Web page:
BWW Review: HOW I LEARNED TO DRIVE at CV Rep Theater is More Than Worth the Trip
When CV Rep announced their 2018/2019 slate, their season opener was Israel Horovitz's play Lebensraum. The meaning of the German word in English translates to "living space" and is a fanciful story of a German Chancellor wanting to make reparations for Germany's murderous past, and announces an open invitation to six million Jews (first come, first welcome, unless you're a gay couple from France. Not the right optics.) to Germany, give them a living space and jobs. In Horovitz's own words, "I have tried to create a modern day circumstance that mirrors what was going on in the world when Hitler came into power... that Jews were being blamed for Germany's struggling economy, etc etc. So, yes, it is a heavy-duty warning that things forgotten are oft-repeated, and that there's no limit to human cruelty." That last sentence is more true than anyone knew at the time. In late 2017 Horovitz was accused of sexual misconduct by nine women. The youngest was sixteen when Horovitz assaulted her.
"They were very organized," said CV Rep director Joanne Gordon. "They contacted the theatre, the actors, everyone involved." All of the women had been young actors working with Horovitz and all considered him a kind and brilliant mentor. Until he became their nightmare.
Artistic Director Ron Celona and Gordon had many a phone call trying to figure out next steps. They had contracts and obligations to three actors and needed to find something that would work for them and fit into a season about "isms...an informal often derogatory, unspecified doctrine, system or practice: Socialism, Racism, Classism, Sexism" in short, all the isms.
In a brilliant and extremely apropos move, Celona and Gordon chose How I Learned To Drive by Paula Vogel, a play about the grooming of a young girl by her pedophile uncle. While that might seem like a huge turn-off, trust me - How I Learned To Drive in Gordon's hands is a breathtaking production of Vogel's Pulitzer Prize-winning play. Pedophilia and grooming are no laughing matter, but make no mistake - you will laugh. A lot. If you are not conflicted by your reactions to these characters, then you aren't paying attention. It is very, very smart.
Set Designer Jimmy Cuomo created a world that is literally a roadmap ripped from the childhood memories of our protagonist, Li'l Bit, in a searingly heartbreaking performance by Angela Sauer. Sauer effortlessly bounces back and forth through Li'l Bit's adolescence as she randomly recollects memories of her Aunt Mary's husband, Uncle Peck (Dennis Gersten), grooming her in the guise of teaching her to drive.
Gersten's Peck is a beautifully layered performance. Charismatic, kind, manipulative and deeply troubled by his feelings, he is a sympathetic villain that is so likable it is easy to see Li'l Bit's confusion and hate yourself for letting your mind normalize his actions. Seriously, the guy is a pedophile, but he's so nice, and he's patient. He's in it for the long con; he is a confused, but never conflicted soul. His desire is more important than anything else in his life. He is consumed by it. Sympathetic and creepy is a hard role to pull off, but Gersten nails it.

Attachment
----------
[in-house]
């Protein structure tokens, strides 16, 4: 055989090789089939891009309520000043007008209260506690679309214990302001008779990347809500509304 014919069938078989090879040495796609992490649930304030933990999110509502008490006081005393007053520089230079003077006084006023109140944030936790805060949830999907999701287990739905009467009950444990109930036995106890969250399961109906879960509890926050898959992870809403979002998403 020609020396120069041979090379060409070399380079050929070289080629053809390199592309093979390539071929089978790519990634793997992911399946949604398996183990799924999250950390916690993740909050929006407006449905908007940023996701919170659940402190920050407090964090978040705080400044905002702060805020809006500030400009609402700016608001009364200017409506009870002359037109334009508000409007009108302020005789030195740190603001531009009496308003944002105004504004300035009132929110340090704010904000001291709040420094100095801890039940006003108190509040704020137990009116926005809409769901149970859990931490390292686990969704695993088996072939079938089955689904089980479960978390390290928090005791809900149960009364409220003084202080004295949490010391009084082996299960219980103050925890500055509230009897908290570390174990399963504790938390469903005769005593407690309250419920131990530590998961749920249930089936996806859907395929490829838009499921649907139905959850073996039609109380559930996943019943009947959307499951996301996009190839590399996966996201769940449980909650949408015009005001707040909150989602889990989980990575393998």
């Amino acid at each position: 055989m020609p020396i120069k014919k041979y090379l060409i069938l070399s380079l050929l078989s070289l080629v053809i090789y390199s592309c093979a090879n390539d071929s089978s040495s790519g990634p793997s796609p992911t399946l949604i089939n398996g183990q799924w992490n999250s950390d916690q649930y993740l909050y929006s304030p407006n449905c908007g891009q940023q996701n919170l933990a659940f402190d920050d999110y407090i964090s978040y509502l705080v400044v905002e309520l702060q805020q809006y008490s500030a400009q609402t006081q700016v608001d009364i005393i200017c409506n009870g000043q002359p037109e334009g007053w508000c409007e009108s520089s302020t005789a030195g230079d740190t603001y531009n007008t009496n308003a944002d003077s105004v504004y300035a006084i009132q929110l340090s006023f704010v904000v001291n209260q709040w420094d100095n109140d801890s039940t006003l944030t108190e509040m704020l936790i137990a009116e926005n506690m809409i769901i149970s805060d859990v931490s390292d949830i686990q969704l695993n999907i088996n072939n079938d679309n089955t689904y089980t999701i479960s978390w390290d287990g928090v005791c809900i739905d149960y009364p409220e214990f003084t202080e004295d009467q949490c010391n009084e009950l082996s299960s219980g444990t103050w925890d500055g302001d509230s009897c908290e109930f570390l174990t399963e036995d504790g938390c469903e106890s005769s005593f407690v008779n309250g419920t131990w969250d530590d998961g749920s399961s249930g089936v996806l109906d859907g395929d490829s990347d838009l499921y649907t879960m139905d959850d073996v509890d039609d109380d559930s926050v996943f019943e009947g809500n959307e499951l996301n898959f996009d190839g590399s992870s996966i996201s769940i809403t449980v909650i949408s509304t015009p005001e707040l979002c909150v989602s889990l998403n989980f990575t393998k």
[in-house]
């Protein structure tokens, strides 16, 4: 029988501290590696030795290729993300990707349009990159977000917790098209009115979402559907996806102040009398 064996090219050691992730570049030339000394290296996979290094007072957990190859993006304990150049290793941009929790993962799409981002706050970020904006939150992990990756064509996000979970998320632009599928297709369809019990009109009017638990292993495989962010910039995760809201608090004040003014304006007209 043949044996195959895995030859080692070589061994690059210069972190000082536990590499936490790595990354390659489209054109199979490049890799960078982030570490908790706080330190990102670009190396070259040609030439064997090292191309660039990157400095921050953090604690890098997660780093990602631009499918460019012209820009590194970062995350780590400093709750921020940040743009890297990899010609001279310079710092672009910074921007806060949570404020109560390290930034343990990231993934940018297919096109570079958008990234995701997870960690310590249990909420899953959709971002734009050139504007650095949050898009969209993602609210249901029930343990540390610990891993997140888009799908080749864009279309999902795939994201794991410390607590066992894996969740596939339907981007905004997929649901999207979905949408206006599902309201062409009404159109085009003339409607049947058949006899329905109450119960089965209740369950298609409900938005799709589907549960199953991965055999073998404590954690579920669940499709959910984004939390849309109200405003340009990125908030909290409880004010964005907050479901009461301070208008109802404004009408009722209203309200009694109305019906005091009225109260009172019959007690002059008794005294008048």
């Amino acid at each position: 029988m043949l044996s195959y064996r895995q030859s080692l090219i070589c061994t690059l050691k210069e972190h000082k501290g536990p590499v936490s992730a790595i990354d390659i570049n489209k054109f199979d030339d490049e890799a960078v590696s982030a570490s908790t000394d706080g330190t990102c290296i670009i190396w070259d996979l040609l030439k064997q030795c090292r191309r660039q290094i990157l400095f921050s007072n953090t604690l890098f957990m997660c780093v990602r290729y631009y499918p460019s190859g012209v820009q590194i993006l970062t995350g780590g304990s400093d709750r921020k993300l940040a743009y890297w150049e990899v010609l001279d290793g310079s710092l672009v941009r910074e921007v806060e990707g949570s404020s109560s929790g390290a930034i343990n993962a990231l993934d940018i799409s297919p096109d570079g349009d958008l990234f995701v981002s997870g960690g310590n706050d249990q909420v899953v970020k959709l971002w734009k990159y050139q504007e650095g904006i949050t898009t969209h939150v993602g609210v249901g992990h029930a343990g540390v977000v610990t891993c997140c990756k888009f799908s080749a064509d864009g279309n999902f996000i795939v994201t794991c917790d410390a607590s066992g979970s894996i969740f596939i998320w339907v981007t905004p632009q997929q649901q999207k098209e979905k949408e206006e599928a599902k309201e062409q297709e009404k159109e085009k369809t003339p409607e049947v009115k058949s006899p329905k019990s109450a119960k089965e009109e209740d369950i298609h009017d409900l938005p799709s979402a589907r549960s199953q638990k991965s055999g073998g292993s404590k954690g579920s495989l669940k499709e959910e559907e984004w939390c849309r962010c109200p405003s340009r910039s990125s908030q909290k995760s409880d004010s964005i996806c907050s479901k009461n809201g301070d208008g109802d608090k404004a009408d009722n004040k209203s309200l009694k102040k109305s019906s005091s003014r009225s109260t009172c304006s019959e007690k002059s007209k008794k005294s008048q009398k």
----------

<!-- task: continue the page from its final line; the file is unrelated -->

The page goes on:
You are going to have to see the play to find out what Li'l Bit's mom and Aunt Mary (Debra Cardona), Grandma (Jillian Taylor) and Grandpa (Charles Pasternak) know about what's going on. The bawdy backwoods bunch of Bubba relatives provide verbal comic relief with a few laugh-out-loud sight gags courtesy of Gordon's imagination. (Let's face it, a play about incest and pedophilia needs relief, and comedy is a good palate cleanser.) Cardona's monologue as Li'l Bit's mom giving her drinking tips is hilarious, and her portrayal of Aunt Mary ends with a disturbing monologue that Cardona more than delivers. Taylor's Grandma is a hoot, a feisty throwback to a different era who alternates from being a prude to straddling Pasternak's Grandpa. Even the smallest roles are artful, so don't blink or you'll miss Pasternak's clever turn as the waiter whose reaction to Li'l Bit getting drunk echoes the audience's exact feelings at that moment.
Sauer's portrayal of Li'l Bit is terrific, and it occurs to this reviewer that understanding how she ended up being victimized is equally as important as the stories of her abuse. Understanding the "How" is a gateway to healing; the "Why" can never be explained in a satisfying way. Li'l Bit's memories might finally let herself off the hook.
This is Gordon's third time directing How I Learned To Drive, and she moves the actors across the stage and through Li'l Bit's memories with powerful understanding and expertise. Costume Designer Lori Jo Wood provides quick changes for the actors as they travel back and forth through time. The soundtrack of Li'l Bit's life is well-realized by Sound Designer Kate Fechtig, beautifully juxtaposing Li'l Bit's conflicted journey with the cheerfulness of bright uptempo songs of the day. And Moira Wilkie-Whitaker's lighting design is as subtle and smooth as Peck's manipulation of Li'l Bit.
This is a must-see production. It is what theatre is all about: bringing difficult subjects to the stage and examining them thoughtfully through a wide and open lens. It takes itself seriously but, like most damaged people, wraps itself in a bubble of humor to mask the experience. I don't want to speak out of turn, but if I was one of the nine women who had protested the mounting of a Horovitz's play, I would be pleased by CV Rep's choice and their thought-provoking, entertaining and informative production.
How I Learned To Drive runs from October 26th through November 18, 2018 at CV Rep in the Atrium, 69930 Highway 111, Suite 116 in Rancho Mirage. In 2019, the theatre will move to their new space at Cathedral Canyon and the 111.
Box Office: 760-296-2966